This may not surprise you, but I plan to start this article by sharing some experiences of none from China. I want to go back all the way to 2006 when I was working for ClarkMorgan corporate training. The GM of the company was a huge fan of NLP (Neuro-Linguistic Programming). He was desperately keen to ensure it was something that all his trainers were fully-versed in and could use in the classroom. To that end, we did quite a bit of training that was very NLP-centered. If I am honest, it really wasn't my cup of tea. The discipline focuses on using the brain in different was so as to be more effective in life of, as in our case, more effective in the classroom. I liked some of the ideas, but I really didn't think it would have too much practical value for me. However, I certainly did not object to the training because, whether I bought into the material or not, it provided me with some new skills and a slightly different outlook.
I was no great fan of NLP, but I was - and still am - a great fan of developing my skill-set. You should be too! In recent years, the development of the CELTA and other TESOL courses means that there is a far greater degree of standardization in teacher qualifications and competencies. I remember when I started out in 2004, that was really not the case. There were far more jobs open to English speakers with no qualifications and the variety in the quality of qualifications on show was far greater. Of the people I knew in my early years of teaching in China and Korea, there weren't many CELTA grads and quite a few got through on charm and being British alone.
As great as teaching qualifications are - and I am deeply proud of my DipTESOL - I am very much of the opinion that they should really only represent the beginning of a teacher's education and development. A good teacher should always be looking to advance himself or herself. I want to point to important issues here. The first is that it is the height of laziness to rest on our CELTA laurels and think to ourselves that we have all the knowledge that we need to teach students English. Teaching qualifications give us a foundation, but there is always a pressing need to build on that foundation in order to do more. Not doing this leaves us phoning our classes in to a degree. A teacher who does not push on gives a good class, but could certainly do better. Sadly, I have encountered plenty of teachers like this. It is an area I always look at in an interview. A favorite question of mine is, "What types of training would you be hoping for us to deliver to you?". If I had a dollar for every time I heard answer like, "I feel the CELTA has prepared me for the classroom" or "I think I already have the key skills to succeed". I also encountered it when I was running a large school in Istanbul. Each time I tried to instigate knowlesge -sharing or brainstorming sessions for new techniques I had one teacher who would be ready with the phrase "When I did my CELTA ... ". Invariably it was followed by a negative response to a suggestion.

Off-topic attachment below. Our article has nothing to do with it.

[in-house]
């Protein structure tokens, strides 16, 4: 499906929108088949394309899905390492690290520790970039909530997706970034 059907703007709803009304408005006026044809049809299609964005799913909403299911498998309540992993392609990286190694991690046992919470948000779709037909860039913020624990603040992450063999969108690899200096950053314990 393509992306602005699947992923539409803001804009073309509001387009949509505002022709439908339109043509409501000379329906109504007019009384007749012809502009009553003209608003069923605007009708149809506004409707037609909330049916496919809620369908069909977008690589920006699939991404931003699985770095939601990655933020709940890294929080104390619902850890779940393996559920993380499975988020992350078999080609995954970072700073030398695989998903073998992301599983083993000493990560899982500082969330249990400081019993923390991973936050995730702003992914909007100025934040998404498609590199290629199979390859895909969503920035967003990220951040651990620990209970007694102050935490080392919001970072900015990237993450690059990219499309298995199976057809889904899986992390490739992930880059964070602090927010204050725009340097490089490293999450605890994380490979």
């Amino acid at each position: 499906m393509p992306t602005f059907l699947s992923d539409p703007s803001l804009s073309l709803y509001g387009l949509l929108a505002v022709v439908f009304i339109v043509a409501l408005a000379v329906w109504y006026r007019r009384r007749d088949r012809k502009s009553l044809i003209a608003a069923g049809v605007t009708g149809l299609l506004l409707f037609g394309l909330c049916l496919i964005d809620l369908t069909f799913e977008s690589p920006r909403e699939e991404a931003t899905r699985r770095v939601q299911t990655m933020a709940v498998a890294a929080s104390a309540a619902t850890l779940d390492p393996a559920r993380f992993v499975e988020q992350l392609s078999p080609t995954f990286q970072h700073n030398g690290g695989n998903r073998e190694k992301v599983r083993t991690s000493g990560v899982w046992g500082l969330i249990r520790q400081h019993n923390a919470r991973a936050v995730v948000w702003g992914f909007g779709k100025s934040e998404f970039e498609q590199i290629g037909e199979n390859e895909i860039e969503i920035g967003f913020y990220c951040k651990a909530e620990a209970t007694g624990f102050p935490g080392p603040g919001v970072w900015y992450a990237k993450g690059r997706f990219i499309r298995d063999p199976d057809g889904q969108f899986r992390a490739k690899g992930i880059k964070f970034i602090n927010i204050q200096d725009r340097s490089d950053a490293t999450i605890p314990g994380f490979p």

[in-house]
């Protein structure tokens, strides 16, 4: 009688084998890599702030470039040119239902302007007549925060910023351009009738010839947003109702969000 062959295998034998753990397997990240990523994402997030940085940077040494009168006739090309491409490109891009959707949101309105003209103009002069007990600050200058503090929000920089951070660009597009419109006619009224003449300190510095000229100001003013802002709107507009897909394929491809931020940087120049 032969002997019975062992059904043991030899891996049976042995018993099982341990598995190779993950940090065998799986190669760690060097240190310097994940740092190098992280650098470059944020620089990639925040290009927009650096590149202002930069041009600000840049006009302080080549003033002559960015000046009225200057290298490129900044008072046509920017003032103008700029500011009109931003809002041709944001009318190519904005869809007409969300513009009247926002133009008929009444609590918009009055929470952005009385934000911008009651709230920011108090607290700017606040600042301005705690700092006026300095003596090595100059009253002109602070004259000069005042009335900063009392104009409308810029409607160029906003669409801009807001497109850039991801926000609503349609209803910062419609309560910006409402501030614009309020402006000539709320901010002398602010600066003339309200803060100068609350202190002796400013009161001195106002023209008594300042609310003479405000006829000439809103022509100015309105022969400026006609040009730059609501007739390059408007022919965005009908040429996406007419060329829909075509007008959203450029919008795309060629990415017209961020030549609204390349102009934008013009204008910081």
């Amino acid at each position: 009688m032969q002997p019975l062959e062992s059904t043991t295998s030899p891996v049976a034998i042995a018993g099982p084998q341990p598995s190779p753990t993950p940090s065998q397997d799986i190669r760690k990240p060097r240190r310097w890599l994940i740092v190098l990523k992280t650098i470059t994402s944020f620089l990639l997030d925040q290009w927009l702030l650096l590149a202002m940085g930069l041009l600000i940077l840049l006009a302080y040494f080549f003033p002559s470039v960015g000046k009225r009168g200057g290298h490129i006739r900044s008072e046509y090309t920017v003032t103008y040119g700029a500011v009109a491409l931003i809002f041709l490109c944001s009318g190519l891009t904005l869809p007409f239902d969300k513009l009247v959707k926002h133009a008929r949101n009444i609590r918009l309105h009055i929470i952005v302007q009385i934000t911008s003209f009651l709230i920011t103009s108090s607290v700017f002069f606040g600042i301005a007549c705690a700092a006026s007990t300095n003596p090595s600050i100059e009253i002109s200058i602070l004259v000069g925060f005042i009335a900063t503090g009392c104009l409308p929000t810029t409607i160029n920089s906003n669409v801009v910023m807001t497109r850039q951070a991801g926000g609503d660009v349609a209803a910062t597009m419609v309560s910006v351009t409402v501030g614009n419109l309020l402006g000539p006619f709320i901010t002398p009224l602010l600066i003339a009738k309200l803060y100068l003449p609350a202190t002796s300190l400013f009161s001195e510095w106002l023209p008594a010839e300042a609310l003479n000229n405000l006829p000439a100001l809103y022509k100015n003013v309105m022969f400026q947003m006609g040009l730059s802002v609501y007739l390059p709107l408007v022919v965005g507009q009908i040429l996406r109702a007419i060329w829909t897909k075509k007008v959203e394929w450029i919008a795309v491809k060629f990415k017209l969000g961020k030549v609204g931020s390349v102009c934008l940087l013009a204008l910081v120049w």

That first point looks at how not embracing further development limits teachers and has a negative impact on the students. However, it can also have a negative impact in teachers themselves. Teachers who are happy with what they have limit themselves in terms recruitment. Around four.months ago when I was working in France, I advertised a vacancy for a full-time teacher. I received over 50 CVs from across the region and from across the globe. Amongst that was a large degree of chaff. However, I had about 20 with respectable qualifications and varying degrees of experience. Very few of the teachers, though, seemed to have done more in order to develop. There were a couple of candidates, however, who seemed to make the effort to go a bit further. One had done courses in community development and the other had done sports coaching qualifications and both were able to explain how they believed these divergent qualifications helped them to become better teachers. Ultimately, the 'sports coach' received an offer for money than I could offer. The 'community developer' proved to be a fantastic hire and I believe the extra dimension she could offer was truly valuable.
At this point, I want to make one thing clear. When I talk about extra education, I am not focusing on a grammar teaching certificate or a young learners course. Rather, I mean adding something a bit different to push skill boundaries in order to be able to teach better classes and to differentiate in the job market. To illustrate my point, I would like to give examples of two courses I have undertaken. The first was a few years ago when I was working in China. As something of a perk/internal development opportunity my employer, Wall Street English, offered me the chance to do an online management qualification. It was not an accredited teaching certificate, but it gave me more knowledge and experience. It certainly helped when I taught Business English and when I taught some of the more technical aspects of General English. The second comes from right now. I recently discovered the website coursera (Google it!) which offers free online courses from some very impressive universities. I have signed up for a few of these. They are not directly related to TEFL, but they are all education themed and I really hope they will help me diversify as a teacher. I am currently really enjoying a course about online learning run by the University of New South Wales.
The crux of this piece is that it is hugely beneficial for both your students and you as a teacher if you try to diversify and add different knowledge and skills to your talent set.